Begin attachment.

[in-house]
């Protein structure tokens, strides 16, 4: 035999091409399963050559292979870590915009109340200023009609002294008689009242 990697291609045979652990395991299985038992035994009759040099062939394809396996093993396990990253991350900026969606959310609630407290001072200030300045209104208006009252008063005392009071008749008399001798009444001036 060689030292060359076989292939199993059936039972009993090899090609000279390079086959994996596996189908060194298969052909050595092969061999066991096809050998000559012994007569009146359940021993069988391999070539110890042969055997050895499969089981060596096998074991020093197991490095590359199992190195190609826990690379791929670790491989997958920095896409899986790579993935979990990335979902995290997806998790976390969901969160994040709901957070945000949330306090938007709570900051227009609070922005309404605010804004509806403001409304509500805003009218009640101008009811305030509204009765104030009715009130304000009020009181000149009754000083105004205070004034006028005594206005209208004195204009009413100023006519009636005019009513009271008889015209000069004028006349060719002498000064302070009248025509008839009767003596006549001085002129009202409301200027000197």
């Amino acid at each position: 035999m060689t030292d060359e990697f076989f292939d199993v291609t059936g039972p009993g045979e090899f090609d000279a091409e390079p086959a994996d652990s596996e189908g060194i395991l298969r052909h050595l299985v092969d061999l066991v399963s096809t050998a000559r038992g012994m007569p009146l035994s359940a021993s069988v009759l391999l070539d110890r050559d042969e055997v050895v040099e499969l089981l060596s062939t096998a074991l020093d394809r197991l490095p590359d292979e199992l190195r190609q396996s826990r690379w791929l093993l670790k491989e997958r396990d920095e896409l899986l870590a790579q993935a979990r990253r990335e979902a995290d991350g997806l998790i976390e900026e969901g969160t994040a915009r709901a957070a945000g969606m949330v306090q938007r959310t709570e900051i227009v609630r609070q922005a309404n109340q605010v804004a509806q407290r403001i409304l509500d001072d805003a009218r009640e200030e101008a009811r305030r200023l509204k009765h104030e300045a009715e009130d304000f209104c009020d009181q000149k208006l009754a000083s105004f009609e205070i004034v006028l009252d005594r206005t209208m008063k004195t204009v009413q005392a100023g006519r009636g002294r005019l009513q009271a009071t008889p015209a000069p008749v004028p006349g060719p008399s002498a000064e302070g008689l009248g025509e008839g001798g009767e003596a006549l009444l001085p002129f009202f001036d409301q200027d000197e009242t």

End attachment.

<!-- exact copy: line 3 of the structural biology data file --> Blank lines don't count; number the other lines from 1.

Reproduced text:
């Amino acid at each position: 035999m060689t030292d060359e990697f076989f292939d199993v291609t059936g039972p009993g045979e090899f090609d000279a091409e390079p086959a994996d652990s596996e189908g060194i395991l298969r052909h050595l299985v092969d061999l066991v399963s096809t050998a000559r038992g012994m007569p009146l035994s359940a021993s069988v009759l391999l070539d110890r050559d042969e055997v050895v040099e499969l089981l060596s062939t096998a074991l020093d394809r197991l490095p590359d292979e199992l190195r190609q396996s826990r690379w791929l093993l670790k491989e997958r396990d920095e896409l899986l870590a790579q993935a979990r990253r990335e979902a995290d991350g997806l998790i976390e900026e969901g969160t994040a915009r709901a957070a945000g969606m949330v306090q938007r959310t709570e900051i227009v609630r609070q922005a309404n109340q605010v804004a509806q407290r403001i409304l509500d001072d805003a009218r009640e200030e101008a009811r305030r200023l509204k009765h104030e300045a009715e009130d304000f209104c009020d009181q000149k208006l009754a000083s105004f009609e205070i004034v006028l009252d005594r206005t209208m008063k004195t204009v009413q005392a100023g006519r009636g002294r005019l009513q009271a009071t008889p015209a000069p008749v004028p006349g060719p008399s002498a000064e302070g008689l009248g025509e008839g001798g009767e003596a006549l009444l001085p002129f009202f001036d409301q200027d000197e009242t």